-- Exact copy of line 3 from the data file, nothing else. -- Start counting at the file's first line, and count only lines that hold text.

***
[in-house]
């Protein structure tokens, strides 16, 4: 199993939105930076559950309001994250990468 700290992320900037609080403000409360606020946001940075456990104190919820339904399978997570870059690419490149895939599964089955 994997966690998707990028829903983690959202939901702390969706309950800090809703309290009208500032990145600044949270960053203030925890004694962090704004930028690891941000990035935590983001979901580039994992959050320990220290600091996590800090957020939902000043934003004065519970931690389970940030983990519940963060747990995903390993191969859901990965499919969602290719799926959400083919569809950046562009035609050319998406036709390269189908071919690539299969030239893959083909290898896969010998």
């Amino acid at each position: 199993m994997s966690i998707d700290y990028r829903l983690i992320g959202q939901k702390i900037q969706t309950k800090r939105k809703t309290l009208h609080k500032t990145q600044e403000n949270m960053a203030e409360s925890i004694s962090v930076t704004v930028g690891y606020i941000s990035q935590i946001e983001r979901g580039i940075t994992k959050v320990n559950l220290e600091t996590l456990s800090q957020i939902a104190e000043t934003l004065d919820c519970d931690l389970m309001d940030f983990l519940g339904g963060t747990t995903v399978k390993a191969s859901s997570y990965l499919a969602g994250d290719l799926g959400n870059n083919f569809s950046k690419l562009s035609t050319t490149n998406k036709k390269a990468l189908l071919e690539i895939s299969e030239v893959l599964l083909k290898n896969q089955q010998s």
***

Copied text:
């Amino acid at each position: 199993m994997s966690i998707d700290y990028r829903l983690i992320g959202q939901k702390i900037q969706t309950k800090r939105k809703t309290l009208h609080k500032t990145q600044e403000n949270m960053a203030e409360s925890i004694s962090v930076t704004v930028g690891y606020i941000s990035q935590i946001e983001r979901g580039i940075t994992k959050v320990n559950l220290e600091t996590l456990s800090q957020i939902a104190e000043t934003l004065d919820c519970d931690l389970m309001d940030f983990l519940g339904g963060t747990t995903v399978k390993a191969s859901s997570y990965l499919a969602g994250d290719l799926g959400n870059n083919f569809s950046k690419l562009s035609t050319t490149n998406k036709k390269a990468l189908l071919e690539i895939s299969e030239v893959l599964l083909k290898n896969q089955q010998s």